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January
2

Chilliwack's Rose Highway

posted by: The Royal Hotel Chilliwack on: January 02, 2019 02:23:32 PM

The Chilliwack Board of Trade was incorporated in 1903 (a precursor to the Chilliwack Chamber of Commerce) and one of its mandates was to encourage visitors to Chilliwack.

Over the decades they came up with creative ways to fulfill that goal. In 1927 Harry Hipwell and the Board of Trade developed the Cherry Carnival as a way to market cherries direct to the consumer as well as bring visitors to our city. The Cherry Carnival’s run was very successful and was held from 1927 to 1955 drawing crowds of thousands to Chilliwack during the July event.

In 1929 the Board of Trade came up with another marketing idea. Their plan was to make Chilliwack the “Rose District of British Columbia”, complete with a rose highway running through Chilliwack, from the Vedder Canal through to Rosedale. But where did they get the rose highway idea?

For more than twenty years Henry Matheson Eddie (1881-1953) ran his nursery business on Yale Road in Chilliwack, near the Vedder Canal. He specialized in growing and breeding roses as well as fruit & ornamental trees and was referred to as “Rose King of Canada”.


Chilliwack Progress, March 10, 1927

The Chilliwack Board of Trade wanted to take advantage of the Eddie’s horticultural success and 450 Eddie rose bushes were delivered to residents living along Yale Road to plant along the “Rose Highway".

H.M. Eddie was born in Scotland in 1881, arrived in B.C. in 1910 and first settled in Haney where he grew fruit trees before relocating to Chilliwack in 1924. By 1927 his Chilliwack-based horticultural business was the largest of its kind in Canada. He later expanded his operations and opened business locations in Vancouver as well as south of the border in Washington and Oregon.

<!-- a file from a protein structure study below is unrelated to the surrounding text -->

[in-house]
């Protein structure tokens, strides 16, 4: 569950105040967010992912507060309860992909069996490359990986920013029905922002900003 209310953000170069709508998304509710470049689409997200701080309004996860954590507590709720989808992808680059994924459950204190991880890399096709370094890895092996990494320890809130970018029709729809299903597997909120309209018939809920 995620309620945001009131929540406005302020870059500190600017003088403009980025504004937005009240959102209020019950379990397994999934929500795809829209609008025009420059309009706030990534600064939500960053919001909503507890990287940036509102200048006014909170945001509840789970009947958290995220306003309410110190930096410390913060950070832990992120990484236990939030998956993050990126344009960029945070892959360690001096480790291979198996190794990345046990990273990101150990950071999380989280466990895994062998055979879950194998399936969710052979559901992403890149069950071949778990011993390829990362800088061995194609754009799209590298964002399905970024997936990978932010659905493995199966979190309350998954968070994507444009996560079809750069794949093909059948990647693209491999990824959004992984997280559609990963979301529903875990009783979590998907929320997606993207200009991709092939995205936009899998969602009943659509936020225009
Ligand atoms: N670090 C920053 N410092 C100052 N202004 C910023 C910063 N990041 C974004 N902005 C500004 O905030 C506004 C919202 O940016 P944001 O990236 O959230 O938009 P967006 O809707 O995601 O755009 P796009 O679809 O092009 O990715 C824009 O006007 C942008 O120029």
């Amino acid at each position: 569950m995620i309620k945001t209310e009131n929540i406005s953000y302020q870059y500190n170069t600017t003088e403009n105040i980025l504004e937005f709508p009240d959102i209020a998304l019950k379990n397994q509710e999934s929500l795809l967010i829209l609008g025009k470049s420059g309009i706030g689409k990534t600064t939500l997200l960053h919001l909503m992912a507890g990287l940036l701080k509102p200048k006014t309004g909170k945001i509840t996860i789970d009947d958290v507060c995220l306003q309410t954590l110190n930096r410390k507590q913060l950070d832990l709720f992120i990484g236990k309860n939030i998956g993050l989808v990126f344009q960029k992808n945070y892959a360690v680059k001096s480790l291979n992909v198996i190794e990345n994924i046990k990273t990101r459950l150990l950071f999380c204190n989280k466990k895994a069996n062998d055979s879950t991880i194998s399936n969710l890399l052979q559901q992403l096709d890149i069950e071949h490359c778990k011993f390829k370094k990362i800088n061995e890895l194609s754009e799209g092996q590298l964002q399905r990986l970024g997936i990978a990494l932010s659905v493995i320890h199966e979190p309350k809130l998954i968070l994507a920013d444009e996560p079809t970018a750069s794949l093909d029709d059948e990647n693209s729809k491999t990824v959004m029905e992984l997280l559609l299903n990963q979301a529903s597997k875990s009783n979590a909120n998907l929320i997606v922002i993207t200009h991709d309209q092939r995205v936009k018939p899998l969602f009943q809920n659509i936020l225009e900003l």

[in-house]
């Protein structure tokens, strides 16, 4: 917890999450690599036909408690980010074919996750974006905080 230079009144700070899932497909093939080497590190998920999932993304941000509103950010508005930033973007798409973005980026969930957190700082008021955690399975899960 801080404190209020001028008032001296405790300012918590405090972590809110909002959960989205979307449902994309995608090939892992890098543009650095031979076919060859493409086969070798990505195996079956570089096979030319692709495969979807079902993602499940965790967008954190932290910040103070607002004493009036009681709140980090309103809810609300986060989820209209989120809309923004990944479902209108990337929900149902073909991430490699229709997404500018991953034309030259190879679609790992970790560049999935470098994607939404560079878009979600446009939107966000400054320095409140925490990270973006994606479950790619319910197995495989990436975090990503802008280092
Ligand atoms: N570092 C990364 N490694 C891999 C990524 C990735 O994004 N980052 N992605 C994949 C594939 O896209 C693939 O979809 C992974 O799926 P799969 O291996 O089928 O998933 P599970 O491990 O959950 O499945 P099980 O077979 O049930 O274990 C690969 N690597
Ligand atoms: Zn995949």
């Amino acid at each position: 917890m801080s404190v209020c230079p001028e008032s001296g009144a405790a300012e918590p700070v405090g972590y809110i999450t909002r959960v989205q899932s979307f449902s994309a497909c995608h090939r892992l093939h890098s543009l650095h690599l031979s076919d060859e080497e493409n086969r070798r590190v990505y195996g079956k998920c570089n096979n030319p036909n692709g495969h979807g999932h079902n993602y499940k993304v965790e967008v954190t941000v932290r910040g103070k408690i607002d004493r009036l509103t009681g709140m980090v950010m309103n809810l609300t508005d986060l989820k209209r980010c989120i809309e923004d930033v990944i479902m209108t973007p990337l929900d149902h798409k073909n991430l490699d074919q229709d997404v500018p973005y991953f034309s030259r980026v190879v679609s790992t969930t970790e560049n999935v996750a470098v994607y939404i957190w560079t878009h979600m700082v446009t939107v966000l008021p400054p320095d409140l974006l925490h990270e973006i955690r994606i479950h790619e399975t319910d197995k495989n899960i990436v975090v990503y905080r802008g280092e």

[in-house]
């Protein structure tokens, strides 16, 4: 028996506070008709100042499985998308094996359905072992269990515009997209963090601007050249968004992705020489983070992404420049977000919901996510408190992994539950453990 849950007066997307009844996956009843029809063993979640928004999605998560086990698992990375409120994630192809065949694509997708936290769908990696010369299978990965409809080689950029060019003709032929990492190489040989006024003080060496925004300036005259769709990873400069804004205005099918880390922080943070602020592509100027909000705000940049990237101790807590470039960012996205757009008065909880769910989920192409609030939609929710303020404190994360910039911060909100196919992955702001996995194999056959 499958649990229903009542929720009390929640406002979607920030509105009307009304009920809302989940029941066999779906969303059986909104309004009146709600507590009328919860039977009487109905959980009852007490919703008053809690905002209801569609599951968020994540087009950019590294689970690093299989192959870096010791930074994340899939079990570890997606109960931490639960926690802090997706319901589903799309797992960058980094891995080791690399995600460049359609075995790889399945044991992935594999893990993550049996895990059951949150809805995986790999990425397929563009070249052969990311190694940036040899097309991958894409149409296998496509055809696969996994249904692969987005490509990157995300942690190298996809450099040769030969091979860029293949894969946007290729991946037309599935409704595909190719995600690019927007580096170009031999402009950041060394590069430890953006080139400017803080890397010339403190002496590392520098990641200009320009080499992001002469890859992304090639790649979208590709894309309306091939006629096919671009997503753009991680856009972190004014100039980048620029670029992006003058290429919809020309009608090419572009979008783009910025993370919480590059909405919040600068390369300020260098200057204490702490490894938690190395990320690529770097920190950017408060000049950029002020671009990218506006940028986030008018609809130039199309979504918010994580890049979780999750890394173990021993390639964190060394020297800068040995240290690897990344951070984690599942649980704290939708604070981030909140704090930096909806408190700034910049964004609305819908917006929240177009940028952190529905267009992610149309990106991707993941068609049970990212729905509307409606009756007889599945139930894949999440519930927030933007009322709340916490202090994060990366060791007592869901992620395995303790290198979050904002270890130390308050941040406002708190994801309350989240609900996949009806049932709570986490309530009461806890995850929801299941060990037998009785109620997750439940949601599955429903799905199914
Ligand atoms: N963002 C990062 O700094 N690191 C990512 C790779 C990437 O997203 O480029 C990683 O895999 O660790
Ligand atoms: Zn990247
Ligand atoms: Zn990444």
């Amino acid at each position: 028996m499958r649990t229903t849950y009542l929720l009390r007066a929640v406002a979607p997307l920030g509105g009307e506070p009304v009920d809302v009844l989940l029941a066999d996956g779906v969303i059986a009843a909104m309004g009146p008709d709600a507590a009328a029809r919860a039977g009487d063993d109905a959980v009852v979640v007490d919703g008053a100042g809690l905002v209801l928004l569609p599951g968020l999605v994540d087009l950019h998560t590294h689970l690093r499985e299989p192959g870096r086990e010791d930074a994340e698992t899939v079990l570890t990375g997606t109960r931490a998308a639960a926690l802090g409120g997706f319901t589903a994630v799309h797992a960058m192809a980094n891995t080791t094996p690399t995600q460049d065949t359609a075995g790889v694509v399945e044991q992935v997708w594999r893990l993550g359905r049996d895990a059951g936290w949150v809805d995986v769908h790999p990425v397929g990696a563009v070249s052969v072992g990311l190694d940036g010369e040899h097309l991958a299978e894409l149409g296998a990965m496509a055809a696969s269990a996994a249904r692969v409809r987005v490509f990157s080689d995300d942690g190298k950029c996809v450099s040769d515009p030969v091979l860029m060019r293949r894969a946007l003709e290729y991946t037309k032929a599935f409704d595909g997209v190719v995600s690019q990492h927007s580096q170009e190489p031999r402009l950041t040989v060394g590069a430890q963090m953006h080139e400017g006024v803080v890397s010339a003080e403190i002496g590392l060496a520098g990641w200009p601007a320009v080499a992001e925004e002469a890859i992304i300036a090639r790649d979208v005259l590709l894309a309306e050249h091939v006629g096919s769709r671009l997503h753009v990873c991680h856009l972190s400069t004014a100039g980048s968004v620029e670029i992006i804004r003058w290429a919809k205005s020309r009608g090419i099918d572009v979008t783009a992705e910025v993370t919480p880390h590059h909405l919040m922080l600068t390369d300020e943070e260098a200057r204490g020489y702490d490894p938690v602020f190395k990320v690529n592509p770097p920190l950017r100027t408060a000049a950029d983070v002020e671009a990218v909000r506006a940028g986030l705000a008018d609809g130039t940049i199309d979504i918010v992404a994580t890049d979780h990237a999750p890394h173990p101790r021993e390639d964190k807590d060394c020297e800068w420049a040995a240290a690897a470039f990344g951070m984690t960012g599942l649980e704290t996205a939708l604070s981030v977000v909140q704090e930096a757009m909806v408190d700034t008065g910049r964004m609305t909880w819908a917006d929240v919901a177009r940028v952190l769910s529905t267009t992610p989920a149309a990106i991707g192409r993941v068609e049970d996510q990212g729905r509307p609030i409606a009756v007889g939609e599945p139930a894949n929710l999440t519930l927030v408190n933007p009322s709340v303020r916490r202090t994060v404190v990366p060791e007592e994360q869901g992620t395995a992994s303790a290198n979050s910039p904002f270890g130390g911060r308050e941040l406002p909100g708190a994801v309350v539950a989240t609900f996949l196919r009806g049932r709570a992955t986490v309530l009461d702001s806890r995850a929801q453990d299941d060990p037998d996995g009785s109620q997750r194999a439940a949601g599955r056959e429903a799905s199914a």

Chilliwack Progress, July 20, 1938

The Eddies were not interested in just growing roses. Their niche was plant breeding and during Mr. Eddie’s career he developed many new rose varieties and introduced new flower colours to the horticultural world. In the 1930’s H.M. Eddie developed what he referred to as the “most perfect rose” and named the white and cream coloured variety the “Mrs. H.M. Eddie”. This variety would be the first Canadian rose to be patented in the United States. In 1945 he crossed the native Western Dogwood tree with both the white and pink Eastern Dogwood to create “Eddie’s White Wonder” dogwood that is still coveted today by landscape designers and gardeners. The story goes that all but one of the original seedlings of the new variety was lost in the 1948 flood.


Eddie's Nursery during the 1948 flood.
image credit: Chilliwack Museum & Archives

In 1948 the massive flood that devastated the Fraser Valley also destroyed the Eddie’s nursery business and hastened the company’s move to their recently acquired 80 acre Richmond property. Business carried on in that location until a later move to South Vancouver. His son took over the operation and the business closed in the 1970s.


Mr. Eddie's obituary
Chilliwack Progress, Jan. 14, 1953


 
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